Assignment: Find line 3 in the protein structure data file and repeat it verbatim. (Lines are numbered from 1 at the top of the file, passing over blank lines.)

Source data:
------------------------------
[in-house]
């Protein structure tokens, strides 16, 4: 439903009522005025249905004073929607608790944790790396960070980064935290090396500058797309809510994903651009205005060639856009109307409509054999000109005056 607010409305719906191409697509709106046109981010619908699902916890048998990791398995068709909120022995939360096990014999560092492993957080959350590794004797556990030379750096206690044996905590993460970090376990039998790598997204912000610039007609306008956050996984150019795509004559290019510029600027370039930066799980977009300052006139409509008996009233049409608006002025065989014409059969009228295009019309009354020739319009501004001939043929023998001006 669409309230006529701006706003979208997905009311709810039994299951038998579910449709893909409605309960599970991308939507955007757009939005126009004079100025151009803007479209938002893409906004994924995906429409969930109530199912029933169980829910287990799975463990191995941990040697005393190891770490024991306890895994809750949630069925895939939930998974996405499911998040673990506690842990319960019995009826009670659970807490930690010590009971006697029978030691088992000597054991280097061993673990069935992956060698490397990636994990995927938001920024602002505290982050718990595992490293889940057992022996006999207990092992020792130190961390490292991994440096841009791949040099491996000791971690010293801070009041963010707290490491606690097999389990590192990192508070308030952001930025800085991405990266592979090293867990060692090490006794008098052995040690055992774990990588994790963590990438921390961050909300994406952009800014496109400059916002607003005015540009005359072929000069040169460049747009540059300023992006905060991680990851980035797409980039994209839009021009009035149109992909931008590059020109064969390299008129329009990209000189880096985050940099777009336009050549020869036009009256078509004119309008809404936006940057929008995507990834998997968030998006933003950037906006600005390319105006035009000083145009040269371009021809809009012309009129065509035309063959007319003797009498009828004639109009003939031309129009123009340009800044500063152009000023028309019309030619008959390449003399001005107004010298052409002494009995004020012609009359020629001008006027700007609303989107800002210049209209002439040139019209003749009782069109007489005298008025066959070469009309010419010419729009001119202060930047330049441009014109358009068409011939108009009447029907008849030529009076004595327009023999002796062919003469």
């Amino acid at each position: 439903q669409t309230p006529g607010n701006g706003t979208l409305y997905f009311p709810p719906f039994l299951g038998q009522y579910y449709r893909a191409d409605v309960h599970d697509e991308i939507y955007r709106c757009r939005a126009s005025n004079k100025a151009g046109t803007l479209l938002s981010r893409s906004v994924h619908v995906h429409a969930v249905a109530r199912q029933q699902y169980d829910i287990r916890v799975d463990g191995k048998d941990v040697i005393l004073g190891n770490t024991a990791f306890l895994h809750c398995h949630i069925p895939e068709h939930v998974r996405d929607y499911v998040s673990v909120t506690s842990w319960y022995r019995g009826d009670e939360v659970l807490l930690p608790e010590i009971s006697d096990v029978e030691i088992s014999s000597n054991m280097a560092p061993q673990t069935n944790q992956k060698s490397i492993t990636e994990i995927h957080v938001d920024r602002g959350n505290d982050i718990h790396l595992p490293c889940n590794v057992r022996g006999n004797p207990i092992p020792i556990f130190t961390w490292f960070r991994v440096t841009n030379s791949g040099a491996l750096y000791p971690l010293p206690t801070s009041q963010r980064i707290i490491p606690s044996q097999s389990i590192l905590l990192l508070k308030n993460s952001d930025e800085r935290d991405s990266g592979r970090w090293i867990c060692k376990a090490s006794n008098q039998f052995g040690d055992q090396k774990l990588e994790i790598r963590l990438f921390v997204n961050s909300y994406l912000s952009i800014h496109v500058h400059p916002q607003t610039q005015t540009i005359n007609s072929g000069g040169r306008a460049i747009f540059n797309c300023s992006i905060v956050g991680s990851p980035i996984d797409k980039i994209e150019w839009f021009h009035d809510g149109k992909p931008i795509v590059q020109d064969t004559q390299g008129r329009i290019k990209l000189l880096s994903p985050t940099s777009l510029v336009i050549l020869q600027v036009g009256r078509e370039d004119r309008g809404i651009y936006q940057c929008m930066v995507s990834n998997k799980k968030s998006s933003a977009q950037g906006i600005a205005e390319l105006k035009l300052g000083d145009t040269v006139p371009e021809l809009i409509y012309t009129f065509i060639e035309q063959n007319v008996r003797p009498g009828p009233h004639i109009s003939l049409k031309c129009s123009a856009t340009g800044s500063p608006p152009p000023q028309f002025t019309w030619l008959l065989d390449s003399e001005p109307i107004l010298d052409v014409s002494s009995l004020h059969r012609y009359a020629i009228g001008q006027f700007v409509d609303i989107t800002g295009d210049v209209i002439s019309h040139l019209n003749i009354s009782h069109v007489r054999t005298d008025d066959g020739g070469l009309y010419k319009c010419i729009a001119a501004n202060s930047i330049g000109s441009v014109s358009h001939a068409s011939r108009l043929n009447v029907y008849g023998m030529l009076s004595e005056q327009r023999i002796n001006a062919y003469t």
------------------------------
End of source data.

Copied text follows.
């Amino acid at each position: 439903q669409t309230p006529g607010n701006g706003t979208l409305y997905f009311p709810p719906f039994l299951g038998q009522y579910y449709r893909a191409d409605v309960h599970d697509e991308i939507y955007r709106c757009r939005a126009s005025n004079k100025a151009g046109t803007l479209l938002s981010r893409s906004v994924h619908v995906h429409a969930v249905a109530r199912q029933q699902y169980d829910i287990r916890v799975d463990g191995k048998d941990v040697i005393l004073g190891n770490t024991a990791f306890l895994h809750c398995h949630i069925p895939e068709h939930v998974r996405d929607y499911v998040s673990v909120t506690s842990w319960y022995r019995g009826d009670e939360v659970l807490l930690p608790e010590i009971s006697d096990v029978e030691i088992s014999s000597n054991m280097a560092p061993q673990t069935n944790q992956k060698s490397i492993t990636e994990i995927h957080v938001d920024r602002g959350n505290d982050i718990h790396l595992p490293c889940n590794v057992r022996g006999n004797p207990i092992p020792i556990f130190t961390w490292f960070r991994v440096t841009n030379s791949g040099a491996l750096y000791p971690l010293p206690t801070s009041q963010r980064i707290i490491p606690s044996q097999s389990i590192l905590l990192l508070k308030n993460s952001d930025e800085r935290d991405s990266g592979r970090w090293i867990c060692k376990a090490s006794n008098q039998f052995g040690d055992q090396k774990l990588e994790i790598r963590l990438f921390v997204n961050s909300y994406l912000s952009i800014h496109v500058h400059p916002q607003t610039q005015t540009i005359n007609s072929g000069g040169r306008a460049i747009f540059n797309c300023s992006i905060v956050g991680s990851p980035i996984d797409k980039i994209e150019w839009f021009h009035d809510g149109k992909p931008i795509v590059q020109d064969t004559q390299g008129r329009i290019k990209l000189l880096s994903p985050t940099s777009l510029v336009i050549l020869q600027v036009g009256r078509e370039d004119r309008g809404i651009y936006q940057c929008m930066v995507s990834n998997k799980k968030s998006s933003a977009q950037g906006i600005a205005e390319l105006k035009l300052g000083d145009t040269v006139p371009e021809l809009i409509y012309t009129f065509i060639e035309q063959n007319v008996r003797p009498g009828p009233h004639i109009s003939l049409k031309c129009s123009a856009t340009g800044s500063p608006p152009p000023q028309f002025t019309w030619l008959l065989d390449s003399e001005p109307i107004l010298d052409v014409s002494s009995l004020h059969r012609y009359a020629i009228g001008q006027f700007v409509d609303i989107t800002g295009d210049v209209i002439s019309h040139l019209n003749i009354s009782h069109v007489r054999t005298d008025d066959g020739g070469l009309y010419k319009c010419i729009a001119a501004n202060s930047i330049g000109s441009v014109s358009h001939a068409s011939r108009l043929n009447v029907y008849g023998m030529l009076s004595e005056q327009r023999i002796n001006a062919y003469t």